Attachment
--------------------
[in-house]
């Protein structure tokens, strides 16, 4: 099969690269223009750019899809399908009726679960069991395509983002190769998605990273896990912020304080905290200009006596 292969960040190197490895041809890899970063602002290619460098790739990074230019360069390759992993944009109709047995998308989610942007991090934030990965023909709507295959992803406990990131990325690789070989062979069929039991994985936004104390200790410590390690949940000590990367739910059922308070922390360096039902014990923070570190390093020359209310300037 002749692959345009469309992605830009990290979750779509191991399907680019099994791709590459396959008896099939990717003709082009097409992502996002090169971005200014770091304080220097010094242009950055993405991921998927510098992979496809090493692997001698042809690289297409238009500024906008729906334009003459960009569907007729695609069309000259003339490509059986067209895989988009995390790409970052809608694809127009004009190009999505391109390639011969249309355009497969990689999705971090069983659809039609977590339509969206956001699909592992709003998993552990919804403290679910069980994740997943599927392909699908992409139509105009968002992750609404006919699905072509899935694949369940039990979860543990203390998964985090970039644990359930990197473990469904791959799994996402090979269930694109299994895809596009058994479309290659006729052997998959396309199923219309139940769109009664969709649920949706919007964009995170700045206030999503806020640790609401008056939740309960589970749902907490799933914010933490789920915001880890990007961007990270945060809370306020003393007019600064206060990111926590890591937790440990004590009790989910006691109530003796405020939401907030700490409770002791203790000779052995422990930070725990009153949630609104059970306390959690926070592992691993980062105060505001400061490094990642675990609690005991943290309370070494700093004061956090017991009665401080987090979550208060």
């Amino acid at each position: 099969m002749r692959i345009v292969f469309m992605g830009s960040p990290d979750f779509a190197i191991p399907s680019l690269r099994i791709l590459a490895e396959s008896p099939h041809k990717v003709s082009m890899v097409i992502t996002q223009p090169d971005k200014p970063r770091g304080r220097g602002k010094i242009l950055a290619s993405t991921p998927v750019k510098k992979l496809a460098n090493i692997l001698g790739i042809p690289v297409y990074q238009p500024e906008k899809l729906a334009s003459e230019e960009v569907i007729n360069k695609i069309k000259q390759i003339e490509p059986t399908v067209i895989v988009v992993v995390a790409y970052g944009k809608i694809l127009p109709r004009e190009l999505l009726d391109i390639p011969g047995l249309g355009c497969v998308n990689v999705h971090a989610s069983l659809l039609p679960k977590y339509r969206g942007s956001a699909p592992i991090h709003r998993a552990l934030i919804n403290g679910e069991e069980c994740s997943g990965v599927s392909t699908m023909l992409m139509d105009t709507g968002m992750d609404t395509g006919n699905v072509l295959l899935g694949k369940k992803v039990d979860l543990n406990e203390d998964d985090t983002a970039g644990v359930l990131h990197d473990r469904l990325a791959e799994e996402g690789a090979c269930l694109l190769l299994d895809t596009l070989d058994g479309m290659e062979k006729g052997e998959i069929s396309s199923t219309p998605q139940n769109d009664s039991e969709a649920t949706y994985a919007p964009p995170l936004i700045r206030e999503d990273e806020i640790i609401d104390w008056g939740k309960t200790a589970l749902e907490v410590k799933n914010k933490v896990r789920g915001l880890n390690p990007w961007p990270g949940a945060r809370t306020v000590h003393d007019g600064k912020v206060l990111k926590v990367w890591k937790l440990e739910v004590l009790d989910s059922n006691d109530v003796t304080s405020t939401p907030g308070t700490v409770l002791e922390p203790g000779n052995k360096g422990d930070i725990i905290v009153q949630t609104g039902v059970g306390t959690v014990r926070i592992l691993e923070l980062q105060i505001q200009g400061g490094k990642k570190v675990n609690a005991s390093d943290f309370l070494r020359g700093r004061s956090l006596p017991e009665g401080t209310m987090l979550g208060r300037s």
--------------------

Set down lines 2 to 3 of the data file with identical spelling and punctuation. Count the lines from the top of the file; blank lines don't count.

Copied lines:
């Protein structure tokens, strides 16, 4: 099969690269223009750019899809399908009726679960069991395509983002190769998605990273896990912020304080905290200009006596 292969960040190197490895041809890899970063602002290619460098790739990074230019360069390759992993944009109709047995998308989610942007991090934030990965023909709507295959992803406990990131990325690789070989062979069929039991994985936004104390200790410590390690949940000590990367739910059922308070922390360096039902014990923070570190390093020359209310300037 002749692959345009469309992605830009990290979750779509191991399907680019099994791709590459396959008896099939990717003709082009097409992502996002090169971005200014770091304080220097010094242009950055993405991921998927510098992979496809090493692997001698042809690289297409238009500024906008729906334009003459960009569907007729695609069309000259003339490509059986067209895989988009995390790409970052809608694809127009004009190009999505391109390639011969249309355009497969990689999705971090069983659809039609977590339509969206956001699909592992709003998993552990919804403290679910069980994740997943599927392909699908992409139509105009968002992750609404006919699905072509899935694949369940039990979860543990203390998964985090970039644990359930990197473990469904791959799994996402090979269930694109299994895809596009058994479309290659006729052997998959396309199923219309139940769109009664969709649920949706919007964009995170700045206030999503806020640790609401008056939740309960589970749902907490799933914010933490789920915001880890990007961007990270945060809370306020003393007019600064206060990111926590890591937790440990004590009790989910006691109530003796405020939401907030700490409770002791203790000779052995422990930070725990009153949630609104059970306390959690926070592992691993980062105060505001400061490094990642675990609690005991943290309370070494700093004061956090017991009665401080987090979550208060």
């Amino acid at each position: 099969m002749r692959i345009v292969f469309m992605g830009s960040p990290d979750f779509a190197i191991p399907s680019l690269r099994i791709l590459a490895e396959s008896p099939h041809k990717v003709s082009m890899v097409i992502t996002q223009p090169d971005k200014p970063r770091g304080r220097g602002k010094i242009l950055a290619s993405t991921p998927v750019k510098k992979l496809a460098n090493i692997l001698g790739i042809p690289v297409y990074q238009p500024e906008k899809l729906a334009s003459e230019e960009v569907i007729n360069k695609i069309k000259q390759i003339e490509p059986t399908v067209i895989v988009v992993v995390a790409y970052g944009k809608i694809l127009p109709r004009e190009l999505l009726d391109i390639p011969g047995l249309g355009c497969v998308n990689v999705h971090a989610s069983l659809l039609p679960k977590y339509r969206g942007s956001a699909p592992i991090h709003r998993a552990l934030i919804n403290g679910e069991e069980c994740s997943g990965v599927s392909t699908m023909l992409m139509d105009t709507g968002m992750d609404t395509g006919n699905v072509l295959l899935g694949k369940k992803v039990d979860l543990n406990e203390d998964d985090t983002a970039g644990v359930l990131h990197d473990r469904l990325a791959e799994e996402g690789a090979c269930l694109l190769l299994d895809t596009l070989d058994g479309m290659e062979k006729g052997e998959i069929s396309s199923t219309p998605q139940n769109d009664s039991e969709a649920t949706y994985a919007p964009p995170l936004i700045r206030e999503d990273e806020i640790i609401d104390w008056g939740k309960t200790a589970l749902e907490v410590k799933n914010k933490v896990r789920g915001l880890n390690p990007w961007p990270g949940a945060r809370t306020v000590h003393d007019g600064k912020v206060l990111k926590v990367w890591k937790l440990e739910v004590l009790d989910s059922n006691d109530v003796t304080s405020t939401p907030g308070t700490v409770l002791e922390p203790g000779n052995k360096g422990d930070i725990i905290v009153q949630t609104g039902v059970g306390t959690v014990r926070i592992l691993e923070l980062q105060i505001q200009g400061g490094k990642k570190v675990n609690a005991s390093d943290f309370l070494r020359g700093r004061s956090l006596p017991e009665g401080t209310m987090l979550g208060r300037s």